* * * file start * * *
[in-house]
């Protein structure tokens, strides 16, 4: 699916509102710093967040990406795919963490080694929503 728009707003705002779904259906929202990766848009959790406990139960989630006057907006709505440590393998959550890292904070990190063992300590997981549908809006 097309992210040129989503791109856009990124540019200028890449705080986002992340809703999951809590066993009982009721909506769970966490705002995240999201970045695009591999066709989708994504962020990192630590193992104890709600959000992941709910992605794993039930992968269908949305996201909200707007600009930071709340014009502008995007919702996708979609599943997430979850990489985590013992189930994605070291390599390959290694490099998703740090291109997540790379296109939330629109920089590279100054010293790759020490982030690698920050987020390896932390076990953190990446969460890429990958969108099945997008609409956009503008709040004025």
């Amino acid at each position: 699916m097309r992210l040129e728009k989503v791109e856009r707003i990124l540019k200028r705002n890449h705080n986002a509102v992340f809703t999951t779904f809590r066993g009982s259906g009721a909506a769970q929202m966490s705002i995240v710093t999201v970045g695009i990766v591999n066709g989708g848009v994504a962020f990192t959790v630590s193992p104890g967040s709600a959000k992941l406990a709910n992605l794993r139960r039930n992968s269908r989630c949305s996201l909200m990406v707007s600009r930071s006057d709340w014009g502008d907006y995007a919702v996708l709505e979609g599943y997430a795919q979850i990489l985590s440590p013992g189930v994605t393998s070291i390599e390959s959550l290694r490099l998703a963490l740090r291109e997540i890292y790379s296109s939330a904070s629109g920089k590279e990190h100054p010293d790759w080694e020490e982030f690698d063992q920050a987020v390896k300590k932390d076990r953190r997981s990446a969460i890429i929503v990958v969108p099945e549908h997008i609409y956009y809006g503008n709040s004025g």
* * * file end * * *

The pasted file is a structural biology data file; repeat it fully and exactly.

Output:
[in-house]
């Protein structure tokens, strides 16, 4: 699916509102710093967040990406795919963490080694929503 728009707003705002779904259906929202990766848009959790406990139960989630006057907006709505440590393998959550890292904070990190063992300590997981549908809006 097309992210040129989503791109856009990124540019200028890449705080986002992340809703999951809590066993009982009721909506769970966490705002995240999201970045695009591999066709989708994504962020990192630590193992104890709600959000992941709910992605794993039930992968269908949305996201909200707007600009930071709340014009502008995007919702996708979609599943997430979850990489985590013992189930994605070291390599390959290694490099998703740090291109997540790379296109939330629109920089590279100054010293790759020490982030690698920050987020390896932390076990953190990446969460890429990958969108099945997008609409956009503008709040004025």
């Amino acid at each position: 699916m097309r992210l040129e728009k989503v791109e856009r707003i990124l540019k200028r705002n890449h705080n986002a509102v992340f809703t999951t779904f809590r066993g009982s259906g009721a909506a769970q929202m966490s705002i995240v710093t999201v970045g695009i990766v591999n066709g989708g848009v994504a962020f990192t959790v630590s193992p104890g967040s709600a959000k992941l406990a709910n992605l794993r139960r039930n992968s269908r989630c949305s996201l909200m990406v707007s600009r930071s006057d709340w014009g502008d907006y995007a919702v996708l709505e979609g599943y997430a795919q979850i990489l985590s440590p013992g189930v994605t393998s070291i390599e390959s959550l290694r490099l998703a963490l740090r291109e997540i890292y790379s296109s939330a904070s629109g920089k590279e990190h100054p010293d790759w080694e020490e982030f690698d063992q920050a987020v390896k300590k932390d076990r953190r997981s990446a969460i890429i929503v990958v969108p099945e549908h997008i609409y956009y809006g503008n709040s004025g």